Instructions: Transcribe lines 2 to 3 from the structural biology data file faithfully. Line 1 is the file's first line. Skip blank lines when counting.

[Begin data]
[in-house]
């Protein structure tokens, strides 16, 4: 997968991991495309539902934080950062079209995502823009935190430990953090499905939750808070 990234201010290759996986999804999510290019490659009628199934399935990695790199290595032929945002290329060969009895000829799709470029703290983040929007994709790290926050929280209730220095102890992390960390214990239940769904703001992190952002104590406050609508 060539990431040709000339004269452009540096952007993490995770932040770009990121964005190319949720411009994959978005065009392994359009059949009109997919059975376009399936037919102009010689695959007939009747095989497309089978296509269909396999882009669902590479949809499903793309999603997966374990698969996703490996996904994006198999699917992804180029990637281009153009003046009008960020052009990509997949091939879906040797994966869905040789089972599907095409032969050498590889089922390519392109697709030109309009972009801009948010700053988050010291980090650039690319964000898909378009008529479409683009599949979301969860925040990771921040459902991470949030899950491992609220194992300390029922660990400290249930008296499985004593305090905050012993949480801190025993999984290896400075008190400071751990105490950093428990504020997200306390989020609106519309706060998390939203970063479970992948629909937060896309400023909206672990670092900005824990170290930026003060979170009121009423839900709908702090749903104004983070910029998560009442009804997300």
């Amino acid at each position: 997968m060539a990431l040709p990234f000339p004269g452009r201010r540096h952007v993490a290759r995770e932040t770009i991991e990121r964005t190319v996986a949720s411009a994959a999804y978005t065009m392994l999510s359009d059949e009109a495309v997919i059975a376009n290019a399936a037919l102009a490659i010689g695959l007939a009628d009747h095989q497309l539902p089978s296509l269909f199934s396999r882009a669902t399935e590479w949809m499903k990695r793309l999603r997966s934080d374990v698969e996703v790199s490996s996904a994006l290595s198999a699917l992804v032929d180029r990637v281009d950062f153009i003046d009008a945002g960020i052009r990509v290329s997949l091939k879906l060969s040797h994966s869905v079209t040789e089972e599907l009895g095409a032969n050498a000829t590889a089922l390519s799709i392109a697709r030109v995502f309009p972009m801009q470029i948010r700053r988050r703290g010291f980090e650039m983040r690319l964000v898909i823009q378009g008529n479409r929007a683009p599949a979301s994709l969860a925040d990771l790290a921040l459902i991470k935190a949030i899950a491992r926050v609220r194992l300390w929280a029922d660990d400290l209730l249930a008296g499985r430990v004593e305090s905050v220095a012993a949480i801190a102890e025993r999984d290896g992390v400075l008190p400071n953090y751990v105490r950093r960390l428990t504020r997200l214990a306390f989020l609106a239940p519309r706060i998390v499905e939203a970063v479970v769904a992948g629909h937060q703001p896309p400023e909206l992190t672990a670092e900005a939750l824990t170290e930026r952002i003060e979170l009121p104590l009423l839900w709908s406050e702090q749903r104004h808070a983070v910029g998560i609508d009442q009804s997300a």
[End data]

């Protein structure tokens, strides 16, 4: 997968991991495309539902934080950062079209995502823009935190430990953090499905939750808070 990234201010290759996986999804999510290019490659009628199934399935990695790199290595032929945002290329060969009895000829799709470029703290983040929007994709790290926050929280209730220095102890992390960390214990239940769904703001992190952002104590406050609508 060539990431040709000339004269452009540096952007993490995770932040770009990121964005190319949720411009994959978005065009392994359009059949009109997919059975376009399936037919102009010689695959007939009747095989497309089978296509269909396999882009669902590479949809499903793309999603997966374990698969996703490996996904994006198999699917992804180029990637281009153009003046009008960020052009990509997949091939879906040797994966869905040789089972599907095409032969050498590889089922390519392109697709030109309009972009801009948010700053988050010291980090650039690319964000898909378009008529479409683009599949979301969860925040990771921040459902991470949030899950491992609220194992300390029922660990400290249930008296499985004593305090905050012993949480801190025993999984290896400075008190400071751990105490950093428990504020997200306390989020609106519309706060998390939203970063479970992948629909937060896309400023909206672990670092900005824990170290930026003060979170009121009423839900709908702090749903104004983070910029998560009442009804997300």
């Amino acid at each position: 997968m060539a990431l040709p990234f000339p004269g452009r201010r540096h952007v993490a290759r995770e932040t770009i991991e990121r964005t190319v996986a949720s411009a994959a999804y978005t065009m392994l999510s359009d059949e009109a495309v997919i059975a376009n290019a399936a037919l102009a490659i010689g695959l007939a009628d009747h095989q497309l539902p089978s296509l269909f199934s396999r882009a669902t399935e590479w949809m499903k990695r793309l999603r997966s934080d374990v698969e996703v790199s490996s996904a994006l290595s198999a699917l992804v032929d180029r990637v281009d950062f153009i003046d009008a945002g960020i052009r990509v290329s997949l091939k879906l060969s040797h994966s869905v079209t040789e089972e599907l009895g095409a032969n050498a000829t590889a089922l390519s799709i392109a697709r030109v995502f309009p972009m801009q470029i948010r700053r988050r703290g010291f980090e650039m983040r690319l964000v898909i823009q378009g008529n479409r929007a683009p599949a979301s994709l969860a925040d990771l790290a921040l459902i991470k935190a949030i899950a491992r926050v609220r194992l300390w929280a029922d660990d400290l209730l249930a008296g499985r430990v004593e305090s905050v220095a012993a949480i801190a102890e025993r999984d290896g992390v400075l008190p400071n953090y751990v105490r950093r960390l428990t504020r997200l214990a306390f989020l609106a239940p519309r706060i998390v499905e939203a970063v479970v769904a992948g629909h937060q703001p896309p400023e909206l992190t672990a670092e900005a939750l824990t170290e930026r952002i003060e979170l009121p104590l009423l839900w709908s406050e702090q749903r104004h808070a983070v910029g998560i609508d009442q009804s997300a």